01 Mar Low Moisture Cleaning: The Core of Commercial Carpet Care Programs
For over 45 years, the company that I own with my two brothers has been offering its commercial clients carpet care programs with low moisture systems. In fact, low moisture cleaning is the core of our commercial carpet care business. Without them, we would not have over 700 clients who use our services on an ongoing basis.
The fact is, without low moisture cleaning systems my company’s business model would change. Over ninety percent of our business consists of providing low moisture carpet care programs to commercial clients on a monthly or bi-monthly basis. We add an average of four carpet care programs to our list of active clients each month, each containing low moisture cleaning systems.
This is an important detail because it gives my company consistent cash flow. Not only does this take the stress out of having to find work each and every day, it also makes it far easier to create a realistic annual budget. In addition, it keeps my technical staff busy and the vehicles and equipment we invest in, operating. We don’t make money when our technicians are sitting at home or our trucks are parked in our parking lot.
Indeed, much of our success would not be possible without low moisture cleaning systems.
Even in poor economic times, we are able to retain the clients we have due to the low cost nature of carpet maintenance using low moisture systems. In fact, some of our most significant growth has taken place during the recessionary times of the late 1980’s and 1990’s. Companies would rather spend money on caring for their carpet than the tens of thousands to have them replaced.
Unfortunately, the carpet cleaning industry seems to be moving away from some low moisture cleaning techniques. For a number of years, carpet manufacturers have prohibited the use of any carpet cleaning system that has “spinning action” where the equipment touches the surface of the carpet. In fact, many have gone as far as to say their appearance warranties will be voided if a bonnet process is used. Their main argument is that the spinning action causes permanent damage to the fibers.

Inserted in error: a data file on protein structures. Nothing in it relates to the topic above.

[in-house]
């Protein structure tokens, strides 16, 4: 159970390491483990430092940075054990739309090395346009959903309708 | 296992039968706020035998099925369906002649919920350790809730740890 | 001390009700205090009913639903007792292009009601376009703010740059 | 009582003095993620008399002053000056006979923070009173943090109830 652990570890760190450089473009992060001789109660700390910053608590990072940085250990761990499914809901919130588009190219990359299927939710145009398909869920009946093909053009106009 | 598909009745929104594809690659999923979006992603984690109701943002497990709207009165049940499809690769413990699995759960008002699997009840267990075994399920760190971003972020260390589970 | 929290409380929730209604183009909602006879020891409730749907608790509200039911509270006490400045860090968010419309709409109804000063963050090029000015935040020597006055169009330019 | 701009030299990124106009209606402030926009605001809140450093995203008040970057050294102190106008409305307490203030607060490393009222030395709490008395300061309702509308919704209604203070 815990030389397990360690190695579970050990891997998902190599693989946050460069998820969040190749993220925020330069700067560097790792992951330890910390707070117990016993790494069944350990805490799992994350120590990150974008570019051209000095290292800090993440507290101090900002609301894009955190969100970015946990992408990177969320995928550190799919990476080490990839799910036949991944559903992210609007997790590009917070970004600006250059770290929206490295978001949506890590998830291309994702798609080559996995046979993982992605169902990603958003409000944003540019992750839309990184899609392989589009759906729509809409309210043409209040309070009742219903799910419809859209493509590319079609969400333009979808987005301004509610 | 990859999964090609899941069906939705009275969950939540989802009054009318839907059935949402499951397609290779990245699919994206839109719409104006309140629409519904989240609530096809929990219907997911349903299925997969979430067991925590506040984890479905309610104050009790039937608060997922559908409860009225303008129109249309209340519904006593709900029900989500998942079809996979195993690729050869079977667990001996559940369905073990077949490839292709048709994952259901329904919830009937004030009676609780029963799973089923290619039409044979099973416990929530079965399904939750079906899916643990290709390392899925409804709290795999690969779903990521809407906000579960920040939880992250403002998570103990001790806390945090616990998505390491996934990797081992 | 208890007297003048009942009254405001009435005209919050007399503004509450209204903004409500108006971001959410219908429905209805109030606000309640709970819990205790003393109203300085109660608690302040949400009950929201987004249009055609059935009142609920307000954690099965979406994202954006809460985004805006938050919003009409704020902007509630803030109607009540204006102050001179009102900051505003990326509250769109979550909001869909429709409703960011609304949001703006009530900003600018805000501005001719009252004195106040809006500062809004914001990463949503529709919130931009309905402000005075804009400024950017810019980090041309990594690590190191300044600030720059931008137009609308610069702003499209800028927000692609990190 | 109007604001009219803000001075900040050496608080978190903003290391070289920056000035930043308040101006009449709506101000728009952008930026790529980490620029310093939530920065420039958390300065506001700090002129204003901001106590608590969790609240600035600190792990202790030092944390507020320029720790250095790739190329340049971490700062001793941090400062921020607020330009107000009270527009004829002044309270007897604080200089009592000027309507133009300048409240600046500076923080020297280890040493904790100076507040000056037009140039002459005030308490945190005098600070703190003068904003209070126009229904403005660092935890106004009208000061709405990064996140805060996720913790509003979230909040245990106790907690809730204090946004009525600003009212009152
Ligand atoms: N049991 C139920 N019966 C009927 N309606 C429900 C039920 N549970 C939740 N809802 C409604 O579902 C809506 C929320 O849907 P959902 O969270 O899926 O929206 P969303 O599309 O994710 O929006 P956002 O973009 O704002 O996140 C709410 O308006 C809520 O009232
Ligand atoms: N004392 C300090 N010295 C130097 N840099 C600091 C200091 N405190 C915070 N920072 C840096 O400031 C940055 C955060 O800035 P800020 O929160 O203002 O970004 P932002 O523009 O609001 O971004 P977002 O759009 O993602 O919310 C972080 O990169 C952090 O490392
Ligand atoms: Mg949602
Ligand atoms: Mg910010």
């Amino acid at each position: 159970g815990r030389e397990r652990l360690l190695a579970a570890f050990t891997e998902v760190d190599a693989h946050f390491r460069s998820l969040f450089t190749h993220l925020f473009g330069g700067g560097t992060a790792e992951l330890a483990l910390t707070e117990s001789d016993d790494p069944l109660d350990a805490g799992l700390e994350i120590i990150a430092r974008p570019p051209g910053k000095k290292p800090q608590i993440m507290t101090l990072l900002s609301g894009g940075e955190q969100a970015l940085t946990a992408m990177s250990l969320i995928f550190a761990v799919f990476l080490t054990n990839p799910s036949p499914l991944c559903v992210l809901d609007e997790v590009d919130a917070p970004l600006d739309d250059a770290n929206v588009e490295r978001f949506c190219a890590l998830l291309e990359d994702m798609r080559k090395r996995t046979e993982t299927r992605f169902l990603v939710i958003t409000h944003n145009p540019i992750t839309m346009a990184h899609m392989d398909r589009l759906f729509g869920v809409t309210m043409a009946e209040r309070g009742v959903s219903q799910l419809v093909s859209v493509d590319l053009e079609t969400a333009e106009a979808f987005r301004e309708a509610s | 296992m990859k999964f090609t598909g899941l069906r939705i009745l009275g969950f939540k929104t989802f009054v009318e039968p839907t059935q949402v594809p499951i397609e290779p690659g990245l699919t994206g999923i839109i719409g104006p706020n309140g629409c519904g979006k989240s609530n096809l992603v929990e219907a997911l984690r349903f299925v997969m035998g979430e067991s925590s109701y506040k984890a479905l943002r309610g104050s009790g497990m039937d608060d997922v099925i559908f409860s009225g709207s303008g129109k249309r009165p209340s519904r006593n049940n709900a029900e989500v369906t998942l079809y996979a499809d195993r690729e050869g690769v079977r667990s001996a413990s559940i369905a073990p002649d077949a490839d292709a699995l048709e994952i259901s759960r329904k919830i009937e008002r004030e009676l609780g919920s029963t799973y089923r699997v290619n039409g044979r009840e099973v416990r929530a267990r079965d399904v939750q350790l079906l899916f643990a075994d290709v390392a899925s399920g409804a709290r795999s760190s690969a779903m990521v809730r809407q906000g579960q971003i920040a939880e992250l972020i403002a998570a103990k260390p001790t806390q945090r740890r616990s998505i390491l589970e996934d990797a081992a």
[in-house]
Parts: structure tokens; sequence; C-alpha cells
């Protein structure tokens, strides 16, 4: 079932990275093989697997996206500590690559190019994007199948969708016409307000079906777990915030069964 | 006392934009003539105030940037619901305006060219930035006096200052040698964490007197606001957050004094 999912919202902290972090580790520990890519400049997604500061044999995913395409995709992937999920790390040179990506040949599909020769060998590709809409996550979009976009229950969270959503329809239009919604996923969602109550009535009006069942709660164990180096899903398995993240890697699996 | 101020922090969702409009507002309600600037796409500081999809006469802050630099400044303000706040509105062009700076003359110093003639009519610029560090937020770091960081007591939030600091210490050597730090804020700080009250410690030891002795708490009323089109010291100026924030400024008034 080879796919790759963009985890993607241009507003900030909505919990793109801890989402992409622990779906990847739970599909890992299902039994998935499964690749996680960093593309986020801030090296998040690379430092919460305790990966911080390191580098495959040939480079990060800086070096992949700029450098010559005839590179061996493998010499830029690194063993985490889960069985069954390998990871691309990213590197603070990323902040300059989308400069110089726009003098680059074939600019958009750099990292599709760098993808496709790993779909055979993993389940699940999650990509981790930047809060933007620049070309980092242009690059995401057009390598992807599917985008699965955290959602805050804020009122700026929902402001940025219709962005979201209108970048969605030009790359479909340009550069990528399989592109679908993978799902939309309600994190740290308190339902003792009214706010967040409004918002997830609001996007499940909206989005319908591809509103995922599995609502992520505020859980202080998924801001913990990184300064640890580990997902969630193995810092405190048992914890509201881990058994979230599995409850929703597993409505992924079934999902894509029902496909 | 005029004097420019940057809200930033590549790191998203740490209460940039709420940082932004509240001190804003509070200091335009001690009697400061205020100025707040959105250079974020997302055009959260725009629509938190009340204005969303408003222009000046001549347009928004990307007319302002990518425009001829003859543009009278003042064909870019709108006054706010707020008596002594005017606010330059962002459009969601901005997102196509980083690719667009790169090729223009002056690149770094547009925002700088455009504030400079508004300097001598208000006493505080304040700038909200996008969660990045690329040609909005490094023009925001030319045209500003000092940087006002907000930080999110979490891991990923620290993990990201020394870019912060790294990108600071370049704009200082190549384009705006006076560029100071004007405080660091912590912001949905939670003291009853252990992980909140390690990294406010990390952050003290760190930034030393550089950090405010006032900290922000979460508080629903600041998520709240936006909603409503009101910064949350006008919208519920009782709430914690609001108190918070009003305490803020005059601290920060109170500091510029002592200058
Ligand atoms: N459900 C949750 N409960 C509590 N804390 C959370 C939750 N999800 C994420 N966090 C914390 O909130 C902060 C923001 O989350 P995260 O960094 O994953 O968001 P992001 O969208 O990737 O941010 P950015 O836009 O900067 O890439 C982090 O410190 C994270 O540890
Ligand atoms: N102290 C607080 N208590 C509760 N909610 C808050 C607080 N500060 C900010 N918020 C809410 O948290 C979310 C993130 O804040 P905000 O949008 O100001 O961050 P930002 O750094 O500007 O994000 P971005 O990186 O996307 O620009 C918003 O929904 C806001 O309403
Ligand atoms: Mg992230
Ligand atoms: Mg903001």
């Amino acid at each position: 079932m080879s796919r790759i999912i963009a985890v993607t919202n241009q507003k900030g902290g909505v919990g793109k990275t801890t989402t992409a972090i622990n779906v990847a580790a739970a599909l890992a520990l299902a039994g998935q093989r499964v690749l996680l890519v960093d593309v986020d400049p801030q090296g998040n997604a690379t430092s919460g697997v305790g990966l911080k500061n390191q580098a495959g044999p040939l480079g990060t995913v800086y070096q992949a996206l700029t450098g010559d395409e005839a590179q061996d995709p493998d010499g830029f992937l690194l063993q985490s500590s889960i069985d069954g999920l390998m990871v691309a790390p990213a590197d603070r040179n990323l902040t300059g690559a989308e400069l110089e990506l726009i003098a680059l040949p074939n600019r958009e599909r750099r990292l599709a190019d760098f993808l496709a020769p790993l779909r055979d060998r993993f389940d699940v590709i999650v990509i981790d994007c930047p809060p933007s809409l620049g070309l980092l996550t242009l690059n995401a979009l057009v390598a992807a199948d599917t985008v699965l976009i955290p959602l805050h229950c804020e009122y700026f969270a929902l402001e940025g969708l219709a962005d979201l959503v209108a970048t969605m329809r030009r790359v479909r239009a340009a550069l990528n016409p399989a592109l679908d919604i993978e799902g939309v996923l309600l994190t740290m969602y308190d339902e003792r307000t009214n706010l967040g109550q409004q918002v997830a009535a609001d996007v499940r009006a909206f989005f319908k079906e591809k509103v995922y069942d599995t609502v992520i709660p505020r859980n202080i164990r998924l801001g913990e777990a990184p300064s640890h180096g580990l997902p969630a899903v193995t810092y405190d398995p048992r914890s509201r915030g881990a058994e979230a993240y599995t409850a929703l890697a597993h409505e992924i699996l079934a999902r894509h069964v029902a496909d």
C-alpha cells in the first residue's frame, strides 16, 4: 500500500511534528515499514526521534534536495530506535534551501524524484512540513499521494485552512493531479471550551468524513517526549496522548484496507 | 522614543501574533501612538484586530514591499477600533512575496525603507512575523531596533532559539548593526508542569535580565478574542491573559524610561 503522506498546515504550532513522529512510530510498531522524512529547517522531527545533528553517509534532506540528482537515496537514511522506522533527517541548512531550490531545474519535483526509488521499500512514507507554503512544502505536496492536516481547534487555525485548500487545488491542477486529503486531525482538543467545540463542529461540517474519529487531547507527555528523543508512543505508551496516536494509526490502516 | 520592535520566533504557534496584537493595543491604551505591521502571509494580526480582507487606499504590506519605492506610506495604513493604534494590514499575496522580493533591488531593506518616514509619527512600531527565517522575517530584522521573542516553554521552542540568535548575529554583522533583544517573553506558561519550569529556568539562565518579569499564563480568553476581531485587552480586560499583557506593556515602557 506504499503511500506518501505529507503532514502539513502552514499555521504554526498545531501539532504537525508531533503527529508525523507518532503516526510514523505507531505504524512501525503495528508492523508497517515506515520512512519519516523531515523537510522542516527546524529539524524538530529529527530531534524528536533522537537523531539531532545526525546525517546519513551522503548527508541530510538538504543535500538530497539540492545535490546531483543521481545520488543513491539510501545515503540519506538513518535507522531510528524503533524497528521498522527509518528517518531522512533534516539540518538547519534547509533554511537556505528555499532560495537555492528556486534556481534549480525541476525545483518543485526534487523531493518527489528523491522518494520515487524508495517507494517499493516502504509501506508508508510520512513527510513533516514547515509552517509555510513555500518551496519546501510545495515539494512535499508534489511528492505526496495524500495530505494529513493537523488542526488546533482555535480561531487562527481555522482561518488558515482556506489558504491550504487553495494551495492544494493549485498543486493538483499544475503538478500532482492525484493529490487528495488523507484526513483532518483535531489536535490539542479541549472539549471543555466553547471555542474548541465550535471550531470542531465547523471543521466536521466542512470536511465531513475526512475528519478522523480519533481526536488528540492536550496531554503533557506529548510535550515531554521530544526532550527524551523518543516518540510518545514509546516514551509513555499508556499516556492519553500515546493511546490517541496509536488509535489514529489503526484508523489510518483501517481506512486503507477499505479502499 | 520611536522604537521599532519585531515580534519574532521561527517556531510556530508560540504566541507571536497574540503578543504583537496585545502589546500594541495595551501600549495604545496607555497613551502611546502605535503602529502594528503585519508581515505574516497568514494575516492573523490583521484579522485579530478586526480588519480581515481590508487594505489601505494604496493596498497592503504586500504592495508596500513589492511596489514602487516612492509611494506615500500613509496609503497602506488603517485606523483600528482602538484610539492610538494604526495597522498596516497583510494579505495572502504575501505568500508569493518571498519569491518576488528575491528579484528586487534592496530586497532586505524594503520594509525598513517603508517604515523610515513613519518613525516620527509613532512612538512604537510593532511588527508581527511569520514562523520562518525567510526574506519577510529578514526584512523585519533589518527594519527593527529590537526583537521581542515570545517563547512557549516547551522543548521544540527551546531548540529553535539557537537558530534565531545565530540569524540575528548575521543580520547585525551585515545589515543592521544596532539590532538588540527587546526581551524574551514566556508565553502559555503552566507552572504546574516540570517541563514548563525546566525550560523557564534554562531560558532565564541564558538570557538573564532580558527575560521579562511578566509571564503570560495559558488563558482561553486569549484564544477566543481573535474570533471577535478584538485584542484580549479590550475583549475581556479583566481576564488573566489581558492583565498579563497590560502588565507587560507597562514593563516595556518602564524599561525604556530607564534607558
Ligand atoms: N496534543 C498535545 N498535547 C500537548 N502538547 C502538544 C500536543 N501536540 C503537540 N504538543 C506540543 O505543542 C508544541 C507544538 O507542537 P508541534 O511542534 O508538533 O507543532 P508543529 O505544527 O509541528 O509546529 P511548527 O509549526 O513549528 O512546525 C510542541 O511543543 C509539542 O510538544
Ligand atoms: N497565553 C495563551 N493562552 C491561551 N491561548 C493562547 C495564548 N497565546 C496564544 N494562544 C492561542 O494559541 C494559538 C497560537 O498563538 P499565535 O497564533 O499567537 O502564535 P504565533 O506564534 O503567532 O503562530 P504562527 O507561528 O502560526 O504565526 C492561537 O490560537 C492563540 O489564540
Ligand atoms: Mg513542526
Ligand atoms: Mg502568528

This, of course, is their right. And you can’t blame them. There are many operators of carpet cleaning equipment that are not trained nor experienced in their use. I’m sure many of you have seen cut pile carpet installations damaged by inexperienced technicians using bonnet systems. However, I have yet to see a low level loop nylon carpet installation damaged by bonnet cleaning.
It has meant that commercial carpet care companies like mine and yours have had to seek alternatives for the care of carpet. This includes using dual motor power pile lifters, powder cleaning, and low moisture surface steam cleaning. The carpet manufacturing industry appears to be split on encapsulation, another possible “spinning” technique, which is drawing the ire of some carpet mills. While some mills still accept spinning techniques many are in favor of counter rotating brush machines.
Whatever system you use in your commercial carpet maintenance programs, ensure your equipment operators are qualified to clean the carpet. Make sure they have IICRC training and certification. Make it a policy in your company. Regardless of what systems you use, you will not have any credibility without IICRC certification.
My hope is that low moisture carpet cleaning systems will be around for many years to come. Not only does our company depend on them, but so do our clients. They are the ones who have made significant investments in the carpet on their floors, and must have them maintained in an effective and cost efficient manner.
Next time: A few tips on how to build your commercial database.
Randall Linton is co-owner of Interior Care, a commercial specialty cleaning company, and The Excelerator Mentoring Group, a company that helps service business owners reap optimum results from their efforts. He is also creator of “The Commercial Carpet Care Solution TM”, a system for marketing and managing specialty cleaning services to corporate facilities. He has an Economics degree from York University.
Randall lives with his wife and their three children in Toronto, Canada.